DDOT and Metro announced in April 2006 that work on the revised streetcar line in Anacostia would start again in a few months. The new deadline for completion of the now-$10 million, 1.1-mile (1.7 km) line was set for the spring of 2008. Construction on the $3 million rail cars was complete in spring 2007, and the cars were tested on the streets of Ostrava in the Czech Republic at that time and then placed into indefinite storage there. In November 2007, work on the high-voltage electrical infrastructure needed for the light rail system was under way, the line was now planned to be 1.3 miles (2.1 km) long, and the projected cost was $30 million. Track construction was due to begin in the spring of 2008, with completion of the line anticipated for 2009. By 2008, completion of the line had slipped to late 2009.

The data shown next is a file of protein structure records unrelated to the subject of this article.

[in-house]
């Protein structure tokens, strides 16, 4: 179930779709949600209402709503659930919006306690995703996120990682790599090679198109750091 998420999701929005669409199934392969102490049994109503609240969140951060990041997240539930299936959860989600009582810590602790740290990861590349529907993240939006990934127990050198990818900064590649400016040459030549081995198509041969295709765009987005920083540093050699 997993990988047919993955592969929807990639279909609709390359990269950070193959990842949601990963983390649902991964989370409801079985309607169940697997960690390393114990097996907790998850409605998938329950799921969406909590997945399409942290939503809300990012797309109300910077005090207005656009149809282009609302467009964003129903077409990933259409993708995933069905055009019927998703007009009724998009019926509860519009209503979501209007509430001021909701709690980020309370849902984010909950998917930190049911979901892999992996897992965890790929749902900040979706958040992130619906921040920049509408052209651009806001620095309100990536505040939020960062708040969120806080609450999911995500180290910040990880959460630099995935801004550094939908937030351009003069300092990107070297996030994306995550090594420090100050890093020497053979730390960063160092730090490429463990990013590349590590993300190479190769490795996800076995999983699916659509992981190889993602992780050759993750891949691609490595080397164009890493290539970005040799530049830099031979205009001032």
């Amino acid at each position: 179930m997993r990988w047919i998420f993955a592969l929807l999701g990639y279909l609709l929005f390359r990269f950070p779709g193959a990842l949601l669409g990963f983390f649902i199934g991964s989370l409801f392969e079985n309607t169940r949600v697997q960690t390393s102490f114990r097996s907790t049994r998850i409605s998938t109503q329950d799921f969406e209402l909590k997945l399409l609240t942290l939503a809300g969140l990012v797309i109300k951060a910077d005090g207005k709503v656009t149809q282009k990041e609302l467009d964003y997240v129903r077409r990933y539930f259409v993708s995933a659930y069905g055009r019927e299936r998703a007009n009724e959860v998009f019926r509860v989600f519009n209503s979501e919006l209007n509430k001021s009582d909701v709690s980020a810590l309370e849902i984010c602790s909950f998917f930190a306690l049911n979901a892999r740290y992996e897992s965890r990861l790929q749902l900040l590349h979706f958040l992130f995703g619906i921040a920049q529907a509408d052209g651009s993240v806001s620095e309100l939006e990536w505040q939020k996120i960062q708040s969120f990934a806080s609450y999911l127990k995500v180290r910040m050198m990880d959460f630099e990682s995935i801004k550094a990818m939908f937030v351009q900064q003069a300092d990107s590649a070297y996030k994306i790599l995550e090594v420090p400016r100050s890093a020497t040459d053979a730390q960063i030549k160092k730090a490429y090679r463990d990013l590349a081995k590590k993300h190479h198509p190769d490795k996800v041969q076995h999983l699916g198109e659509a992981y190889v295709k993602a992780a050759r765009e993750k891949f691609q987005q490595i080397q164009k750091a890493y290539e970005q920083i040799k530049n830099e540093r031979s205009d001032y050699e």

DDOT opened bids for the now-$45 million contract to construct the Anacostia Line's tracks and infrastructure in August 2008. The city had intended to transfer $10 million from demolition of the 11th Street Bridges to fund the line, but put that plan on hold due to delays in the streetcar project. DDOT also canceled plans to run the streetcars up Good Hope Road SE to the Minnesota Avenue Metro station, creating the line's terminus at the Anacostia Gateway building (at the intersection of Martin Luther King, Jr. Avenue SE and Good Hope Road SE). In March 2009, these changes reduced the cost to just $25 million, but design changes in the new 11th Street Bridges (to be completed in 2011) meant that the streetcar could be extended over the bridges to link up with proposed streetcar lines on 8th Street SE and Pennsylvania Avenue SE. However, DDOT had yet to award any track construction contract by this time. The contract was finally awarded to Fort Myer Construction Corp. in December 2008.